Energy efficient construction efforts aren’t just a good thing to do in the state of Maryland, they are a law. Well, an optional law.
Earlier this month, the Maryland Governor Martin O’Malley signed into law legislation passed by the state’s General Assembly adopting the Intl. Green Construction Code (IGCC) as an optional requirement for new construction of commercial buildings and residential properties more than three stories high, effective March 2012.
According to the ICC, www.iccsafe.org, Washington, D.C., recent adoptions of IGCC include an optional code in Richland, Wash.; an alternative requirement for new public buildings in Rhode Island; and the nation’s first tribal community enactment in Kayenta Township, Ariz., with an optional requirement with mandatory applications still under consideration, to name a few.
Designed as a tool for jurisdictions to adopt into laws reducing the environmental impact of construction projects, the IGCC also has a safety component to it, ensuring safety measures remain intact and enforceable.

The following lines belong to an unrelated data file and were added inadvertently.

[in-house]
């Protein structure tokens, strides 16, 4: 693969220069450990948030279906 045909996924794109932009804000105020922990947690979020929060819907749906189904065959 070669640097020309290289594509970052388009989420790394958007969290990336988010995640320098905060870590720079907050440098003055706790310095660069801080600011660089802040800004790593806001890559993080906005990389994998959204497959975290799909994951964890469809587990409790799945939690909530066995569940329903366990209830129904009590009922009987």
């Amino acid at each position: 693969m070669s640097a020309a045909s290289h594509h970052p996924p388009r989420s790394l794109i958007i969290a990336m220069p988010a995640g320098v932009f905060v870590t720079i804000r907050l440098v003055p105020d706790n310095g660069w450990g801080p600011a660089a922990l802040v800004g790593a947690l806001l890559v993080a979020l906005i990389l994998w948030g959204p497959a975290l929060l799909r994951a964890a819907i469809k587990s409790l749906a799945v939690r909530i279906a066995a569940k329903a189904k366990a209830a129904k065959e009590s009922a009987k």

As adoption for green standards becomes more widespread, it will be interesting to see how contractors on these jobs change to meet the new requirements. The use of new technology continues to play a prevalent role for building green. Recent research shows applications like document-management systems, and even Web-based collaboration systems are considered “green” technology systems for contractors.
While the IGCC is more about the practices and materials used during construction of a project, as well as for the long-term performance and safety of commercial and high-rise residential buildings, it is imperative that technology plays a role. That being said, it will be interesting to see how contractors turn to technology to help them build “greener” in the months to come.